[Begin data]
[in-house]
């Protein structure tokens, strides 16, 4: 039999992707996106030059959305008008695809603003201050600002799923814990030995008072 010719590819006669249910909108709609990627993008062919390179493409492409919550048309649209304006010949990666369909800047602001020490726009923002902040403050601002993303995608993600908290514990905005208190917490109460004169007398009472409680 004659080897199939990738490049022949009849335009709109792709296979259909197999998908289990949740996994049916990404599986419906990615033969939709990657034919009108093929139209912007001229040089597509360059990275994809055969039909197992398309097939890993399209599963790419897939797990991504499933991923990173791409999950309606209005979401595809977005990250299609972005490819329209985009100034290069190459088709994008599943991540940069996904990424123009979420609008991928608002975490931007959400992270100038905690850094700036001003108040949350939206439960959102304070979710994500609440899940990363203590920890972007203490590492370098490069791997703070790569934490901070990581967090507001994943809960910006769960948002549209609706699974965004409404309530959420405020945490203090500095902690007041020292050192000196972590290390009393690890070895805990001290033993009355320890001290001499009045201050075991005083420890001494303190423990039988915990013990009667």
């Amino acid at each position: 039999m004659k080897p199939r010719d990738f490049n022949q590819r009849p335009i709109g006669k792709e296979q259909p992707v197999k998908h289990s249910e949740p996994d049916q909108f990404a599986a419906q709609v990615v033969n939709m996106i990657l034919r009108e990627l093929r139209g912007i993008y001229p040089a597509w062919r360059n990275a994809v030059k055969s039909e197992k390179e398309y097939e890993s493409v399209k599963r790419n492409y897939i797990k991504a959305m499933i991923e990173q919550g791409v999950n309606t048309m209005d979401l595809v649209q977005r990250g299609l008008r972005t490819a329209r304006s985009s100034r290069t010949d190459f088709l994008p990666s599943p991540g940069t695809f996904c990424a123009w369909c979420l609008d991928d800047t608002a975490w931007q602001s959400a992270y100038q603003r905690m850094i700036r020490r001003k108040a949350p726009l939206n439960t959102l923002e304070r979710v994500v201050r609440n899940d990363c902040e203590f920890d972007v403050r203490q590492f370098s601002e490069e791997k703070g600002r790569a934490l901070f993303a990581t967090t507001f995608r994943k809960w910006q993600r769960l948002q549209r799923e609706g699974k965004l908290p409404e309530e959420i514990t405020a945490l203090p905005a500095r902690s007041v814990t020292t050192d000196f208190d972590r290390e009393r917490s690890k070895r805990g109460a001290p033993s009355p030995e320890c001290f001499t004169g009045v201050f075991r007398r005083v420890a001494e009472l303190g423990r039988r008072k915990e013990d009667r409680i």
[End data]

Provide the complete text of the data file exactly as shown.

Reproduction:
[in-house]
């Protein structure tokens, strides 16, 4: 039999992707996106030059959305008008695809603003201050600002799923814990030995008072 010719590819006669249910909108709609990627993008062919390179493409492409919550048309649209304006010949990666369909800047602001020490726009923002902040403050601002993303995608993600908290514990905005208190917490109460004169007398009472409680 004659080897199939990738490049022949009849335009709109792709296979259909197999998908289990949740996994049916990404599986419906990615033969939709990657034919009108093929139209912007001229040089597509360059990275994809055969039909197992398309097939890993399209599963790419897939797990991504499933991923990173791409999950309606209005979401595809977005990250299609972005490819329209985009100034290069190459088709994008599943991540940069996904990424123009979420609008991928608002975490931007959400992270100038905690850094700036001003108040949350939206439960959102304070979710994500609440899940990363203590920890972007203490590492370098490069791997703070790569934490901070990581967090507001994943809960910006769960948002549209609706699974965004409404309530959420405020945490203090500095902690007041020292050192000196972590290390009393690890070895805990001290033993009355320890001290001499009045201050075991005083420890001494303190423990039988915990013990009667």
């Amino acid at each position: 039999m004659k080897p199939r010719d990738f490049n022949q590819r009849p335009i709109g006669k792709e296979q259909p992707v197999k998908h289990s249910e949740p996994d049916q909108f990404a599986a419906q709609v990615v033969n939709m996106i990657l034919r009108e990627l093929r139209g912007i993008y001229p040089a597509w062919r360059n990275a994809v030059k055969s039909e197992k390179e398309y097939e890993s493409v399209k599963r790419n492409y897939i797990k991504a959305m499933i991923e990173q919550g791409v999950n309606t048309m209005d979401l595809v649209q977005r990250g299609l008008r972005t490819a329209r304006s985009s100034r290069t010949d190459f088709l994008p990666s599943p991540g940069t695809f996904c990424a123009w369909c979420l609008d991928d800047t608002a975490w931007q602001s959400a992270y100038q603003r905690m850094i700036r020490r001003k108040a949350p726009l939206n439960t959102l923002e304070r979710v994500v201050r609440n899940d990363c902040e203590f920890d972007v403050r203490q590492f370098s601002e490069e791997k703070g600002r790569a934490l901070f993303a990581t967090t507001f995608r994943k809960w910006q993600r769960l948002q549209r799923e609706g699974k965004l908290p409404e309530e959420i514990t405020a945490l203090p905005a500095r902690s007041v814990t020292t050192d000196f208190d972590r290390e009393r917490s690890k070895r805990g109460a001290p033993s009355p030995e320890c001290f001499t004169g009045v201050f075991r007398r005083v420890a001494e009472l303190g423990r039988r008072k915990e013990d009667r409680i």